Many will agree life is a gift. But life is not always easy. In times of adversity, a person may even see life as more of a burden rather than a gift. However, as Muslims, we are taught to not lose hope. In this article, we will explore the idea of hope and its importance. We will likewise see what our religion, Islam, has to say about it.
When a person hopes for something, this means he is expecting something desirable or good to happen. He or she is optimistic about his/her future. In difficult times, a person with hope believes there is light at the end of every tunnel. He/she believes happiness always awaits him.
Hope contributes positively to an individual’s outlook and his/her capability in dealing with difficult moments in life. Even so, the future is still uncertain. One might argue that hope may hurt the person more in the long run if the outcome is not like what he expected it to be.
“Wandering hope brings help to many men, but others she tricks.”
While hope does help individuals and comfort them, some will think, for certain people, it is only the case in the short term but not for long. This is because if the unwanted outcome occurs or if things didn’t turn out to be like what was expected to happen, disappointment will hit them and their hope will go to waste.
As Muslims, unless the things we hope for are delusional, there is no such thing as false hope. According to an Egyptian scholar, Dr Amru Al-Wirdani, hope flies with two wings; the wing of guided optimism and the wing of realism. This illustrates us of what it means to be hopeful. An extended or excess form of optimism that is not grounded in the basis of reality, such as fantasizing or wishful thinking is not part of what it means to be hopeful.
‘Extended false hope’ is heavily warned against in Islam. For example, the most delusional thing we could hope for is as if we would live this worldly life forever and that tomorrow is always guaranteed. Consequently, we are likely to go against God’s commands and delay our repentance.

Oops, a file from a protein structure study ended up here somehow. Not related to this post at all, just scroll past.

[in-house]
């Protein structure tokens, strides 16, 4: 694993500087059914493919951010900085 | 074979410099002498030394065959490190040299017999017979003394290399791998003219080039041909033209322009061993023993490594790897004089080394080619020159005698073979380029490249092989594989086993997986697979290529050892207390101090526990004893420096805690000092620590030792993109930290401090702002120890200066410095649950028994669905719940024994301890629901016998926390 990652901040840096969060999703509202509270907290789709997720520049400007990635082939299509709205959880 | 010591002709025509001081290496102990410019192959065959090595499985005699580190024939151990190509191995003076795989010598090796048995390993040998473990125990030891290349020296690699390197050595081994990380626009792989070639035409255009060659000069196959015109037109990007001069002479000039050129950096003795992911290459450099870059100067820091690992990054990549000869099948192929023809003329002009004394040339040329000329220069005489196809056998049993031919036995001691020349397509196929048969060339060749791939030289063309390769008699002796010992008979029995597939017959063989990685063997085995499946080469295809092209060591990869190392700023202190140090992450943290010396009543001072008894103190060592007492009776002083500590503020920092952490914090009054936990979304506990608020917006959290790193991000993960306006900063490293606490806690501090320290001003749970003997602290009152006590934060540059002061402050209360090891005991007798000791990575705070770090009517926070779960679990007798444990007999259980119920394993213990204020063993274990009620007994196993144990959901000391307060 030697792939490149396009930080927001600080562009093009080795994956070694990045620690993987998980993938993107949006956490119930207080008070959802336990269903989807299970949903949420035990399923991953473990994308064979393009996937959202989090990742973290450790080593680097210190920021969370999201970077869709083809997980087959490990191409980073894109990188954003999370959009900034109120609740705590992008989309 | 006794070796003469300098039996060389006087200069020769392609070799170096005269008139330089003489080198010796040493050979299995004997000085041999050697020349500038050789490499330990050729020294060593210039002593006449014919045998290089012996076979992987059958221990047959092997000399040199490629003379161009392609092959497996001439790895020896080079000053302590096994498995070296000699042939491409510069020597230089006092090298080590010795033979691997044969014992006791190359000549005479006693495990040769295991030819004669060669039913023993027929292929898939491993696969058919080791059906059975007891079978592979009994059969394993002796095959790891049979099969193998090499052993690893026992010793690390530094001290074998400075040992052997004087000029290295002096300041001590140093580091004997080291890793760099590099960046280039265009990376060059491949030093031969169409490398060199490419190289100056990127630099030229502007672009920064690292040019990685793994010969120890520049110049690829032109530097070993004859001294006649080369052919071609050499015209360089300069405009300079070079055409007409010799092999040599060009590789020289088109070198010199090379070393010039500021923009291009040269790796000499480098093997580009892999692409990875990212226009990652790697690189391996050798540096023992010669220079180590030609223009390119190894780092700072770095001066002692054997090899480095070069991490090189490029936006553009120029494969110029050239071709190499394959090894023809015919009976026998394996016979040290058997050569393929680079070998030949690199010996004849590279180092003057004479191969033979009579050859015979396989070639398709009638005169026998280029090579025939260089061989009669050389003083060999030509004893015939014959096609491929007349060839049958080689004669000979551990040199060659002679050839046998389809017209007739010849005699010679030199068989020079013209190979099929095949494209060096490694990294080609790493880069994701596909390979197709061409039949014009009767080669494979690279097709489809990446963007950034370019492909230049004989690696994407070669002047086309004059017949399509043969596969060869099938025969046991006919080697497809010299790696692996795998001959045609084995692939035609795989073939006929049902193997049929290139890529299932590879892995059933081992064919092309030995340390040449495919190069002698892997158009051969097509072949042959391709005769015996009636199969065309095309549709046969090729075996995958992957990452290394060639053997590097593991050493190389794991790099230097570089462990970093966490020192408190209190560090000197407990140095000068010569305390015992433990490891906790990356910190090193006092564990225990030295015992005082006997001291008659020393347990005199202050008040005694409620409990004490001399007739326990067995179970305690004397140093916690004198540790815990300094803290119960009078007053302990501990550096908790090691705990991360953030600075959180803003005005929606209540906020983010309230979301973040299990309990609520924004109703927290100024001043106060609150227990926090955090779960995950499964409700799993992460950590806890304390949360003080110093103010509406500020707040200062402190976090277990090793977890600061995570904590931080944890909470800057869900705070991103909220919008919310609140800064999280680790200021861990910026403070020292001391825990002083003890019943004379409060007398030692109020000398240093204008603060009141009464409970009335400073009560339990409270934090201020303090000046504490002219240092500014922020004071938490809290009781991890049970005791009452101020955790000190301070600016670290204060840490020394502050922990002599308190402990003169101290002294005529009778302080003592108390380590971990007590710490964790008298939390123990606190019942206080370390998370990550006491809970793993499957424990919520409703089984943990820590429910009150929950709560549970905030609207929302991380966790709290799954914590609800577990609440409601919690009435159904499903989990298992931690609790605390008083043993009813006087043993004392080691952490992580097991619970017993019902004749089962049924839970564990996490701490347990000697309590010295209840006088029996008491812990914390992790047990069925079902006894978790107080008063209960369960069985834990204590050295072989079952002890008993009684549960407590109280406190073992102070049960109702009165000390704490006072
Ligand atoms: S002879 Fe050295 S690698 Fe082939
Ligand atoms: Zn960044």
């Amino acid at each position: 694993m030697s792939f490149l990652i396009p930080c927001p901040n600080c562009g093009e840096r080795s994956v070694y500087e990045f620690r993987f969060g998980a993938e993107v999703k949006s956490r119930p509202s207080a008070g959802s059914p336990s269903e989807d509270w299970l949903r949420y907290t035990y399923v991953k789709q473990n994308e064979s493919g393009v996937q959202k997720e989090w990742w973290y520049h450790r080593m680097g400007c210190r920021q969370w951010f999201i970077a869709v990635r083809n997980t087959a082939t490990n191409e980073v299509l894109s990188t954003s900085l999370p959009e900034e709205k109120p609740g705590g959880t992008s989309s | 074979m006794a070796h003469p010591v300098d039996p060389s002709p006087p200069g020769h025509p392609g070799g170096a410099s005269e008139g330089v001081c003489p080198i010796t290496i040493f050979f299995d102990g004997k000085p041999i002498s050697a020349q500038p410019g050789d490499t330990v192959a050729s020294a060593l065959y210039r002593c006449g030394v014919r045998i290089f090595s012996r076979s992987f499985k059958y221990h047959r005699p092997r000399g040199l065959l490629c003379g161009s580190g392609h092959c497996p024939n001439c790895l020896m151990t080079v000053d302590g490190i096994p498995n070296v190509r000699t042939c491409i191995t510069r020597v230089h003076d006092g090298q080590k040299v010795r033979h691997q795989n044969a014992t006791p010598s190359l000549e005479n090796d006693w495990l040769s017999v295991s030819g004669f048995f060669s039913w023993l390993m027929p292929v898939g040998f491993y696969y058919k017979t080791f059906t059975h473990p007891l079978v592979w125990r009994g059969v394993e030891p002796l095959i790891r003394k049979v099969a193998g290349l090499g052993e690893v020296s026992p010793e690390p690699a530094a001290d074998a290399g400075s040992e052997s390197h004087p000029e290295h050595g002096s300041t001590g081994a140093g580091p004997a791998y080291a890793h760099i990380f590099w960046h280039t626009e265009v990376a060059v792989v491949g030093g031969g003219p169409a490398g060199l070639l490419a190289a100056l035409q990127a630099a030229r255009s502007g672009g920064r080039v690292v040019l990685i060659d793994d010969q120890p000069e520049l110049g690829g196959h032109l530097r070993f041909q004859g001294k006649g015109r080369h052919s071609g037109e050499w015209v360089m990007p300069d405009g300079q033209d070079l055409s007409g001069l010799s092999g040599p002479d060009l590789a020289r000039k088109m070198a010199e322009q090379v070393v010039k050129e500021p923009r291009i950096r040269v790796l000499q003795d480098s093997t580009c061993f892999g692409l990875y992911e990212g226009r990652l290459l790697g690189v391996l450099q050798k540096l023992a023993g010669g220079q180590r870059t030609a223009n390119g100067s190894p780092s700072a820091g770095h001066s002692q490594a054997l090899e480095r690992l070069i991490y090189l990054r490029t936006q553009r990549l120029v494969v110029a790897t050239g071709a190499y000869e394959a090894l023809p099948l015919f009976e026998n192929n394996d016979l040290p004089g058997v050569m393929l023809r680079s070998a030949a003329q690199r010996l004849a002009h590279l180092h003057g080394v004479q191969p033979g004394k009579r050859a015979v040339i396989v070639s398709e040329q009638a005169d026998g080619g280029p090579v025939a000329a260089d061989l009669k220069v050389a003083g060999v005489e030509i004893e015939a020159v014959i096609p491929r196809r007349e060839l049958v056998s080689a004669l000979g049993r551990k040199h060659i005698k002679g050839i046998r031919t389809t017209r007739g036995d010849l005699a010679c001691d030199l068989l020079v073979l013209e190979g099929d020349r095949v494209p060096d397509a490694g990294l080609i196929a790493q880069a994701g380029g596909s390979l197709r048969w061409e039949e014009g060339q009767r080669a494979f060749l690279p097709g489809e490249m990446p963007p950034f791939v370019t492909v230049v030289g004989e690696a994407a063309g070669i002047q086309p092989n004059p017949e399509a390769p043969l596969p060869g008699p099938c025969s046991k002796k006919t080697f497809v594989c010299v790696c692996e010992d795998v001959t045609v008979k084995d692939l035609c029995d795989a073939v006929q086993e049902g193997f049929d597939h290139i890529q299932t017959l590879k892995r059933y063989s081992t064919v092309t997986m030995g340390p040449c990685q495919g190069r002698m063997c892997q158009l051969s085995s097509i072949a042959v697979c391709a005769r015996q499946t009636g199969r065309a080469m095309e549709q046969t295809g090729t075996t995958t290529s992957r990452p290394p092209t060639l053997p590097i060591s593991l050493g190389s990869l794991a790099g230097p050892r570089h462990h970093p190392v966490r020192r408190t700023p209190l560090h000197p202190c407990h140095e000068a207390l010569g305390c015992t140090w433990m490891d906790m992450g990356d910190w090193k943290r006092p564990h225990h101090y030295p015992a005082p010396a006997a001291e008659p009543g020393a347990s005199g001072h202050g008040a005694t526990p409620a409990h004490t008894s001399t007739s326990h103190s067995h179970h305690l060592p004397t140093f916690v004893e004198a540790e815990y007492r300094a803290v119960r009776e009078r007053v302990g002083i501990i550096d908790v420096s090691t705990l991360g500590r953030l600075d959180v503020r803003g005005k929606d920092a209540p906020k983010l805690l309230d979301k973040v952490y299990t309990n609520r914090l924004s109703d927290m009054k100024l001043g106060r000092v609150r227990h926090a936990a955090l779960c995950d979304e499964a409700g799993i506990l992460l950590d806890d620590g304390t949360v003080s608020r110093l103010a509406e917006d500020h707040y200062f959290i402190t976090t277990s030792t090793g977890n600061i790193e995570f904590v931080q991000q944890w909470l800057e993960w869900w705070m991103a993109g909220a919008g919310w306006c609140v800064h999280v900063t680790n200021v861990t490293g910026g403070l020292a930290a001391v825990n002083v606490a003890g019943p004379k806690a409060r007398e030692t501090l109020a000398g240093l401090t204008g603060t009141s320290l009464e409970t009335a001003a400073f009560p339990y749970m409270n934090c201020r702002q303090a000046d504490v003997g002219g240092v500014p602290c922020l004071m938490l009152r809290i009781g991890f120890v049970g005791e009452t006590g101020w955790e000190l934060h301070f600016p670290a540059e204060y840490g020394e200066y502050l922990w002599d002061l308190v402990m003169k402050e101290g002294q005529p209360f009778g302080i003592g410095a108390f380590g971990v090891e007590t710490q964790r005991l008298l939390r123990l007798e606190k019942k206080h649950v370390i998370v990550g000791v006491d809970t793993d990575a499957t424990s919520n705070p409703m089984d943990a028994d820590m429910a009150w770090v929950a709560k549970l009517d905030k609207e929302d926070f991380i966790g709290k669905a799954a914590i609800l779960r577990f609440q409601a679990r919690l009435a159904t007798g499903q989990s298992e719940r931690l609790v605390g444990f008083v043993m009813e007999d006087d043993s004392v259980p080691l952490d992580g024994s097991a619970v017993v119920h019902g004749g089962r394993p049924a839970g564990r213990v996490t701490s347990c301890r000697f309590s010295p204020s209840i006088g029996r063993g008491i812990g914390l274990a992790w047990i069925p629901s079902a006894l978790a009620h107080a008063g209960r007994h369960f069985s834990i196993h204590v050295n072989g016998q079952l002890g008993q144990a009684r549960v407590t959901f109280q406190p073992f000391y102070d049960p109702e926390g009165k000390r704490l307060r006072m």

In his book Maṭharat al-Qulūb, Imam Mawlūd writes:
“Its quick-acting poison is extended false hope, which is assuring yourself that death is a long way off.
This generates hardheartedness and indolence regarding obligations, which leads to inroads to the prohibited.
Regarding the one who is engaged in preparing for tomorrow or writing works of knowledge, (extended hope) is not blameworthy.”
From this passage, we can deduce that the exception of ‘extended hopes’ is towards matters that are not harmful and are considered to be good deeds in the Islamic teachings. This is because the rewards of hoping to do good deeds are similar to good intentions, which entail rewards from The Almighty. Nonetheless, true hope should be coupled with action, and, in our tradition, it should likewise be accompanied by fear and complete reliance on God.
قَالَ وَمَن يَقْنَطُ مِن رَّحْمَةِ رَبِّهِۦٓ إِلَّا ٱلضَّآلُّونَ
He (Prophet Abraham a.s) said, “Who can lose hope in the mercy of his Lord except those who have lost the straight path?”
(Surah Al-Hijr, 15:56)
There are many Quranic verses and prophetic narrations that mention hope and stories of people from the previous communities. In those verses and narrations, the people of God are never described as being despair and hopeless. The aim is to encourage Muslims to not give up in life and to rekindle hope in them.
In what follows are pointers in which Islam teaches its followers with regards to hope and its practice in the religion.
1. In Islam, hope has a partner, and its partner is fear. Imam Ibn al-Qayyim al-Jawziyyah says:
"The heart in its journey towards Allah s.w.t. is like a bird whose head is love, and hope and fear are its two wings."
The righteous person would strengthen his wing of fear in the time of happiness, so God is always remembered, and recklessness is prevented. Whereas in time of calamities and nearing death, he will strengthen his wing of hope for God is All-Merciful.
However, there are sayings of which both hope and fear should be in complete balance. Excess hope, as previously discussed, is feared to deceive individuals and make them delusional. On the contrary, excess fear will lead them to hopelessness and despair. These two situations are harmful to them both in this worldly life and, most importantly, the hereafter.
2. Furthermore, Islam teaches its followers to completely rely on God in every matter. Tawakkul, the Arabic term for reliance on God, is us taking our leap of faith into the unknown future with complete trust in God. In one prophetic narration, Prophet Muhammad s.a.w says:
لَوْ أَنَّكُمْ كُنْتُمْ تَوَكَّلُونَ عَلَى اللَّهِ حَقَّ تَوَكُّلِهِ لَرُزِقْتُمْ كَمَا يُرْزَقُ الطَّيْرُ تَغْدُو خِمَاصًا وَتَرُوحُ بِطَانًا
“If you all depend on Allah with due reliance, He would certainly give you provision as He gives it to birds who go forth hungry in the morning and return with a full belly at dusk.”